The researchers utilized a focused ethnographic methodology and a participatory research framework to examine the complex local imaginary of the mental health care setting. The three main methods used were participant observation, interviews with key informants, and documentation review.

The coercive measures used in this setting, in alignment with local legislation, were seclusion and human restraint. Seclusion, in this case, involves a child being placed in a 2-by-1-meter room with concrete walls, a small window, and a twin bed lying against the wall. Human restraint is exemplified by the nursing staff grabbing the child, so they cannot move their arms or their legs, often carrying or holding them to the seclusion room. These measures are often implemented because of an aggressive outburst.

Despite the availability of alternative methods for responding to outbursts, “all staff members shared [that] they were acting in the child’s best interests,” and “emphasized there were different normative implications expected of children because they are children.”

However, it is this kind of rationalization that Montreuil and her fellow investigators argue fosters an environment that condones what would, typically, be considered morally impermissible coercive action.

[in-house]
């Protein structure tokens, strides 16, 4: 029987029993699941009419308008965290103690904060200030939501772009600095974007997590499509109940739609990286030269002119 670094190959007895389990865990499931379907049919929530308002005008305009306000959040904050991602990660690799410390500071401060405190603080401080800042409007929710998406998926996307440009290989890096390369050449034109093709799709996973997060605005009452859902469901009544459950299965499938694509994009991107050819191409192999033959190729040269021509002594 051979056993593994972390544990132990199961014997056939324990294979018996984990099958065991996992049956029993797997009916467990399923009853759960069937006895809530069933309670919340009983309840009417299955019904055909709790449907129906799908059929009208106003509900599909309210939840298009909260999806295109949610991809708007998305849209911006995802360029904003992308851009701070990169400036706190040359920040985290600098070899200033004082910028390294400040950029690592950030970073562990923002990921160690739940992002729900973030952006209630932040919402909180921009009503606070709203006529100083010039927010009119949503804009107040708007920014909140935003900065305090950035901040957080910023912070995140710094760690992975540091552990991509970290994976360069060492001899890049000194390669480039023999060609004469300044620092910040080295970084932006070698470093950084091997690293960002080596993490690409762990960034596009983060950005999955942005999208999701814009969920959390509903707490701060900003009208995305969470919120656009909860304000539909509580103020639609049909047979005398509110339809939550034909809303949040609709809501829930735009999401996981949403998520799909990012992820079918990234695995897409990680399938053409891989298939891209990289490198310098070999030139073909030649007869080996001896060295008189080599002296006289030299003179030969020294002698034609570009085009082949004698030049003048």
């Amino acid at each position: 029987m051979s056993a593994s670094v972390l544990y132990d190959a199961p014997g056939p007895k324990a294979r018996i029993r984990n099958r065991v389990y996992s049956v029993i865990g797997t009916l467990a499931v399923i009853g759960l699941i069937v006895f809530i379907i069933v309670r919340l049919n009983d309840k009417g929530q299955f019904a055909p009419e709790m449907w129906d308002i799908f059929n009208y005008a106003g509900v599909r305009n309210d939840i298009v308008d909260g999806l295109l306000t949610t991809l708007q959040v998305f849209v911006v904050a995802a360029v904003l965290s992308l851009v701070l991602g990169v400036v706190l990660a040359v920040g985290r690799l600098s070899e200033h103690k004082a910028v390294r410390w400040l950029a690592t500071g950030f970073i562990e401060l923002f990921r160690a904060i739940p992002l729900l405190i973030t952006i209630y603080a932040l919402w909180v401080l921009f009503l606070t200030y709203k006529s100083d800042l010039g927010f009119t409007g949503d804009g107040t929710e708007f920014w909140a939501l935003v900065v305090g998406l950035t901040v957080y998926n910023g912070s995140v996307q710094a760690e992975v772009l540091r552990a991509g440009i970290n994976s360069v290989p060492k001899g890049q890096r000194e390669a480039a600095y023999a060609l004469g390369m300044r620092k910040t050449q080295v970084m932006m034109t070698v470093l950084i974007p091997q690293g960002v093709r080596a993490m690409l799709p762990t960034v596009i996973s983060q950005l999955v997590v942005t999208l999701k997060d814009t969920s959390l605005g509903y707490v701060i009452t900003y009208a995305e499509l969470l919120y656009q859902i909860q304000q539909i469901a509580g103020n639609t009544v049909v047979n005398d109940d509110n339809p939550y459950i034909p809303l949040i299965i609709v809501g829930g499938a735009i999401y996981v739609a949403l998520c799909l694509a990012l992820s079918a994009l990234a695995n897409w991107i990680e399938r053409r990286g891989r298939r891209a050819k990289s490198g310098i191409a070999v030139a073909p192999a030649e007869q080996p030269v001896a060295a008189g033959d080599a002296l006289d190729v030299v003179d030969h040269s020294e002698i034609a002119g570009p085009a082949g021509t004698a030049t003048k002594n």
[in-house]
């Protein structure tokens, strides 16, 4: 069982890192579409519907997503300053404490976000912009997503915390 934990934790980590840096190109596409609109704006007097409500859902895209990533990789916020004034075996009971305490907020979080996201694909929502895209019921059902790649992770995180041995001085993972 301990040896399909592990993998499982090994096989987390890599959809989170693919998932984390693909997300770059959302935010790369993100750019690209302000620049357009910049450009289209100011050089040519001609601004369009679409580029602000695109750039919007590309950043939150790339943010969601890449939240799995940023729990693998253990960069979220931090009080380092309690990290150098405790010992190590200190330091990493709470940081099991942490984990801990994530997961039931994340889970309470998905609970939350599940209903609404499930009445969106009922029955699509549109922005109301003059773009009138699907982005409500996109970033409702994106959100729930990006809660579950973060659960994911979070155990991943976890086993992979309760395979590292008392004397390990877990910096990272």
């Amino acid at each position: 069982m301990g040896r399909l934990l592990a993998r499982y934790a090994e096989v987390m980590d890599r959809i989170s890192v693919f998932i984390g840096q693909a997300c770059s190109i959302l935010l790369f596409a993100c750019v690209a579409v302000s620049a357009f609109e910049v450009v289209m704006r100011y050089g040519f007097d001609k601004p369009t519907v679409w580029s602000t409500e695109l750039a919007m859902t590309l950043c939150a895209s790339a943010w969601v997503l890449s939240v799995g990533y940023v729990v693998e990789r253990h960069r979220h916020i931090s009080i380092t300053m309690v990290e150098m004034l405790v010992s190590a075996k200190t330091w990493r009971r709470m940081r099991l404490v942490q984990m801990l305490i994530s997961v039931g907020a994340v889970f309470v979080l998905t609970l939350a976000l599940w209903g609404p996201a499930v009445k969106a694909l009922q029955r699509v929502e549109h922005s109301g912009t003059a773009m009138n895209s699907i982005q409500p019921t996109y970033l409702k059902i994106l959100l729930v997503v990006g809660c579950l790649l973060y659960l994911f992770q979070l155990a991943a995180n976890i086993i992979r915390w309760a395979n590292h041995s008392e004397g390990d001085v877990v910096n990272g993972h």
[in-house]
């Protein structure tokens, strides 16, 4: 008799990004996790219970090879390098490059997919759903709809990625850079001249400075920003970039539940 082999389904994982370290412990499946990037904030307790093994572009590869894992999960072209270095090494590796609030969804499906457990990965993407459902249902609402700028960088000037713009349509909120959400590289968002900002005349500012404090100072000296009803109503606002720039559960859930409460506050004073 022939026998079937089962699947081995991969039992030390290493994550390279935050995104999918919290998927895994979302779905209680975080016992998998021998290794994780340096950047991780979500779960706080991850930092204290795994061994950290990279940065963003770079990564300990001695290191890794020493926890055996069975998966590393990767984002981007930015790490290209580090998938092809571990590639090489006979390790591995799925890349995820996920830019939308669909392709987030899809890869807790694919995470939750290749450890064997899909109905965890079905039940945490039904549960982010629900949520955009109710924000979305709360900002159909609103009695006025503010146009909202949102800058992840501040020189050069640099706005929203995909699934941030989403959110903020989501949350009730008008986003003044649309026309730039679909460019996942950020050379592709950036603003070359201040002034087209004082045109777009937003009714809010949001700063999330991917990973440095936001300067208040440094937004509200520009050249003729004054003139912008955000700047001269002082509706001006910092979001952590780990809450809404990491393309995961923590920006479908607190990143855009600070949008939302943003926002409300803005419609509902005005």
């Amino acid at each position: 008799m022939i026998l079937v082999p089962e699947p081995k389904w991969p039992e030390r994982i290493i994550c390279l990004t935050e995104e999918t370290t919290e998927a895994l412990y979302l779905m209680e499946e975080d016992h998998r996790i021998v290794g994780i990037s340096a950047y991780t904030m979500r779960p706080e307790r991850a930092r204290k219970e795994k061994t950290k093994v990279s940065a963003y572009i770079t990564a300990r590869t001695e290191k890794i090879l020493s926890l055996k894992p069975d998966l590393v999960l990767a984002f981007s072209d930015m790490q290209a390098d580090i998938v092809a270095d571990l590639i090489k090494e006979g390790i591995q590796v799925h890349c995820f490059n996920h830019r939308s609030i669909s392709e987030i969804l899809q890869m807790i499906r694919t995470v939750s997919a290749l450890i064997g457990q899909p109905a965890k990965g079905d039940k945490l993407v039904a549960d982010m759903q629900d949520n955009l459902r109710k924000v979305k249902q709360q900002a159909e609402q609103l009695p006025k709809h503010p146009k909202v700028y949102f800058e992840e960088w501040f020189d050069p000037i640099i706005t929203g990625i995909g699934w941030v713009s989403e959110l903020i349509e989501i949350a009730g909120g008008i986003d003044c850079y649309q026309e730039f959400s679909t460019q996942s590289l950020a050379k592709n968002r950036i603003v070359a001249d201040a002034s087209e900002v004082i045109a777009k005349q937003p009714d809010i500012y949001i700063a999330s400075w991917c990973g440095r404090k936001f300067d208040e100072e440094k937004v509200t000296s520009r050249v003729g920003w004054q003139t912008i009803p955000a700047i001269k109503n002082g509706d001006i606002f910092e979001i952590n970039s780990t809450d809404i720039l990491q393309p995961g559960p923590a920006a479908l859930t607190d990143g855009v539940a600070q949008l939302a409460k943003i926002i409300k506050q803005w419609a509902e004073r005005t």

The researchers found that the staff viewed the children in the setting as not yet capable of utilizing rational thinking or socialization skills. Therefore, they claimed it must be the children’s best interest for the staff to use coercive crisis management interventions, as this will prepare the children for future participation in society.

The staff members, who considered themselves authority figures, describe the use of control measures as an effective way to decrease the frequency and duration of disruptive disorders and aggressive outbursts. They all shared a concern that without a uniform authoritative approach, they might lose control of certain situations that involve more than just one child.

But, some of the children saw it differently—some saw it as a punishment. One child reported after he was carried, screaming, from one room to the seclusion room:

“They get me for things I didn’t do.”

However, a few children also reported that the staff members are not just rule enforcers, but playmates, educators, and caregivers.